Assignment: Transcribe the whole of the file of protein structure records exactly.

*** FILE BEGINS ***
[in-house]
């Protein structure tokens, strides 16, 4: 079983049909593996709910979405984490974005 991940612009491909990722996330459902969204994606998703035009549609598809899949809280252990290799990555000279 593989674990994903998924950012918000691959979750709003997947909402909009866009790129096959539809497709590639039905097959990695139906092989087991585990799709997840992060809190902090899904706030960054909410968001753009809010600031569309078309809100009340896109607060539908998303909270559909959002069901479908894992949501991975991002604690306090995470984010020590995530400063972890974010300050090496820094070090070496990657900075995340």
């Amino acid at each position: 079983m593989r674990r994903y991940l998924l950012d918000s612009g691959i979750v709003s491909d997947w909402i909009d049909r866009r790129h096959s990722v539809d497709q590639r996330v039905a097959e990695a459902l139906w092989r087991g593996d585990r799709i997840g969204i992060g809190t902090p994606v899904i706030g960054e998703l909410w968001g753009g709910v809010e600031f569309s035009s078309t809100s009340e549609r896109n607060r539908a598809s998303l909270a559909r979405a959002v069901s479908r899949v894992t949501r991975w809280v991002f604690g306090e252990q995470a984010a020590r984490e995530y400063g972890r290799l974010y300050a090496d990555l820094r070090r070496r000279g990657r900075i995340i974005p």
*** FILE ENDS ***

[in-house]
């Protein structure tokens, strides 16, 4: 079983049909593996709910979405984490974005 991940612009491909990722996330459902969204994606998703035009549609598809899949809280252990290799990555000279 593989674990994903998924950012918000691959979750709003997947909402909009866009790129096959539809497709590639039905097959990695139906092989087991585990799709997840992060809190902090899904706030960054909410968001753009809010600031569309078309809100009340896109607060539908998303909270559909959002069901479908894992949501991975991002604690306090995470984010020590995530400063972890974010300050090496820094070090070496990657900075995340």
């Amino acid at each position: 079983m593989r674990r994903y991940l998924l950012d918000s612009g691959i979750v709003s491909d997947w909402i909009d049909r866009r790129h096959s990722v539809d497709q590639r996330v039905a097959e990695a459902l139906w092989r087991g593996d585990r799709i997840g969204i992060g809190t902090p994606v899904i706030g960054e998703l909410w968001g753009g709910v809010e600031f569309s035009s078309t809100s009340e549609r896109n607060r539908a598809s998303l909270a559909r979405a959002v069901s479908r899949v894992t949501r991975w809280v991002f604690g306090e252990q995470a984010a020590r984490e995530y400063g972890r290799l974010y300050a090496d990555l820094r070090r070496r000279g990657r900075i995340i974005p």